cases outside WADA’s jurisdiction (including non-Code signatories); and, other particular cases (for
example, THC cases that were closed based on the principle of lex mitior upon increase of the threshold in 2013 for this substance).
No Sanction: The athlete was exonerated or deemed to have no fault or negligence following a full disciplinary
process. For example, all meat contamination cases where the athlete was exonerated are
included in this category.
Pending: WADA has not received all the documentation required to validate the case decision. This may
include information such as a reasoned decision, TUE, the athlete’s name, etc.
ADRV: A decision was rendered and an ADRV was recorded against the athlete following a full disciplinary
process. The sanction was either a reprimand or a period of ineligibility.
Compare what we know so far about 2014 to what we know about 2013 from my linked report above:

Table 2- AAF Outcomes by Sport Category - ASOIF Sports/Disciplines* (continued)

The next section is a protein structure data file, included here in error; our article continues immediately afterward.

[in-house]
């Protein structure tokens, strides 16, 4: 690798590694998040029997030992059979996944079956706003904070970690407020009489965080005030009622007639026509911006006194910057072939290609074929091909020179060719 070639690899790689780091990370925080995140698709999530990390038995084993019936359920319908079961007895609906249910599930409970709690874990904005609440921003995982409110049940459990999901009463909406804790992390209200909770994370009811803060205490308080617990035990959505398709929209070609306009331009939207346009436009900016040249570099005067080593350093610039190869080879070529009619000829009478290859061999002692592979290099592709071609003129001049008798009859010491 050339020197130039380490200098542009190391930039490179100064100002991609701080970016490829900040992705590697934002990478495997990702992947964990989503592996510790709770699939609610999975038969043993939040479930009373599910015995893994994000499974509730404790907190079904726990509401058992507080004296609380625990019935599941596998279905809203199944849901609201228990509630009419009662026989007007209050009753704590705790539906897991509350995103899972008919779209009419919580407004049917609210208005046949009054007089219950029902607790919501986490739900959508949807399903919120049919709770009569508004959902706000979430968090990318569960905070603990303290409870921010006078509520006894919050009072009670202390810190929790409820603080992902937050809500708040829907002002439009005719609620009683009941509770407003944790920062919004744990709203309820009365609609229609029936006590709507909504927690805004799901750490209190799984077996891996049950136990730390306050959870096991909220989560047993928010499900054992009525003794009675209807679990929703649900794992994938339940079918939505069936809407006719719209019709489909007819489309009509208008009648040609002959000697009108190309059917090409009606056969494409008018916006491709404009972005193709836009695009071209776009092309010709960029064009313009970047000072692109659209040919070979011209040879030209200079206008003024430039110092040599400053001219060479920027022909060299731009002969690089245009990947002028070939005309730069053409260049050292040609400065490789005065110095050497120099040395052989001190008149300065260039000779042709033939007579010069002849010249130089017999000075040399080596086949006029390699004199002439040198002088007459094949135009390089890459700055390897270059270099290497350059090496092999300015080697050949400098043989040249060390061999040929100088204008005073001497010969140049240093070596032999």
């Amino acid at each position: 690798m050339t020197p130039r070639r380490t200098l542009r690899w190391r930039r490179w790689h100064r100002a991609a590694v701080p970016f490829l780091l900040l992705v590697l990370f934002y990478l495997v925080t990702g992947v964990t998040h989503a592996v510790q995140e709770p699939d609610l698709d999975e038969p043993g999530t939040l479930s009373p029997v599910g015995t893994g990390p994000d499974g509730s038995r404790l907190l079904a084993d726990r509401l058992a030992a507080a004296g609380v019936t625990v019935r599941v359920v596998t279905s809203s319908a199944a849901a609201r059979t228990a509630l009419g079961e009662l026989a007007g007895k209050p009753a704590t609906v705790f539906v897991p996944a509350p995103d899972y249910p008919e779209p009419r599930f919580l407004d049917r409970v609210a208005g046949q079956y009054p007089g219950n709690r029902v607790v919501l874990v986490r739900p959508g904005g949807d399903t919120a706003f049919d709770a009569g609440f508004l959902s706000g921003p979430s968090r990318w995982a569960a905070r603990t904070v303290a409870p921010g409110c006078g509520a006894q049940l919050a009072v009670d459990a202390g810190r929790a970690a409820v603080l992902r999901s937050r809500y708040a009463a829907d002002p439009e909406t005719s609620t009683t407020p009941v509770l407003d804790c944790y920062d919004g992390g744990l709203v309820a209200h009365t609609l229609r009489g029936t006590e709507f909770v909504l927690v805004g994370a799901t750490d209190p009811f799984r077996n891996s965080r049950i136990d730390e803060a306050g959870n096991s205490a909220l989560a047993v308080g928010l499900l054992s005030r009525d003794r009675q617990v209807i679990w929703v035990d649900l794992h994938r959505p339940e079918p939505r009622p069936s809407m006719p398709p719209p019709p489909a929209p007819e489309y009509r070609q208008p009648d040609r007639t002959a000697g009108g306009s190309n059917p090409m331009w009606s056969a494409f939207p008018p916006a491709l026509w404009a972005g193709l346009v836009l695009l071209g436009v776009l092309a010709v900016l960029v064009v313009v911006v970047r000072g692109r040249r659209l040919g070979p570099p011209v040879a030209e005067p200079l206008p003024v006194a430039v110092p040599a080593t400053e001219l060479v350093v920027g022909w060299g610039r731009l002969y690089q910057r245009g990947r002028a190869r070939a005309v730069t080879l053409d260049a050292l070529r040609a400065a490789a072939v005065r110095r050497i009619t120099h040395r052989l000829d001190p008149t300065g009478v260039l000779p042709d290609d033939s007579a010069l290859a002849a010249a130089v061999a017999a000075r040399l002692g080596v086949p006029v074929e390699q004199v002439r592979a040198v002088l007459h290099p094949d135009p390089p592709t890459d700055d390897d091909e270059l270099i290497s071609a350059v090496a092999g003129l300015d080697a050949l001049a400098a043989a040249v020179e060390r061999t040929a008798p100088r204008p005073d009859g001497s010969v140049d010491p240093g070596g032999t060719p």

Sport Total Samples** Total AAFs TUE No Case to Answer No Sanction Pending ADRV
Cycling..........22252............278 ...... 27.............52 .................15 ........ 31.....153
We want to know the circumstances of the "No case to answer" and the "No sanction" results. We also want to know why there were only 27 ADRVs compared to 153 the year before. Who is silencing the ADRVs? Is the process being circumvented.

Those are the questions being asked.

EDIT: I followed up my thought that maybe BBC was just reporting road figures. I'm tired of copying/pasting and then needing to reformat the PDF into a post, but the BBC number (22,000 samples) appears to all UCI sports. In 2013, nearly 9000 of their 22,000 were on roadies (53 ADRVs).
 
Jul 17, 2015
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Yes, it would be interesting. As dope-testing is about interpretation rather than a binary yes/no answer I'm reluctant to accept Benotti's analysis at face value. I'd like to know the context before starting to wail ;)